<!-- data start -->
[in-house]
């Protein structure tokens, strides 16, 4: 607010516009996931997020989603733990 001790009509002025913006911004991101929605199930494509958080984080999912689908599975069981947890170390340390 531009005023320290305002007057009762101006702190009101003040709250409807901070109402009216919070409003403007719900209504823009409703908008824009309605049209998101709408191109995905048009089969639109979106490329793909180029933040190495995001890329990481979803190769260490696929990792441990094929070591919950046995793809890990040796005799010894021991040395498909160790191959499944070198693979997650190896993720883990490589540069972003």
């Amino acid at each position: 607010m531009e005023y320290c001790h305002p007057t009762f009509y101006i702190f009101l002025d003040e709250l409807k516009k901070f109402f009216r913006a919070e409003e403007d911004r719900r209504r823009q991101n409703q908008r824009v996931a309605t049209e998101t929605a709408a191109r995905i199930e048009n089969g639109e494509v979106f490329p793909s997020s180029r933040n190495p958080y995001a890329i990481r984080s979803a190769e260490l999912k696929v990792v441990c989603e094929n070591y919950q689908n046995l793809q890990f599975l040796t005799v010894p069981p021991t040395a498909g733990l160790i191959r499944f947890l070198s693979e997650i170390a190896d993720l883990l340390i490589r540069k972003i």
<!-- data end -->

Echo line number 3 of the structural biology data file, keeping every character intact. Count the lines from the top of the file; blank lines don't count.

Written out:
């Amino acid at each position: 607010m531009e005023y320290c001790h305002p007057t009762f009509y101006i702190f009101l002025d003040e709250l409807k516009k901070f109402f009216r913006a919070e409003e403007d911004r719900r209504r823009q991101n409703q908008r824009v996931a309605t049209e998101t929605a709408a191109r995905i199930e048009n089969g639109e494509v979106f490329p793909s997020s180029r933040n190495p958080y995001a890329i990481r984080s979803a190769e260490l999912k696929v990792v441990c989603e094929n070591y919950q689908n046995l793809q890990f599975l040796t005799v010894p069981p021991t040395a498909g733990l160790i191959r499944f947890l070198s693979e997650i170390a190896d993720l883990l340390i490589r540069k972003i």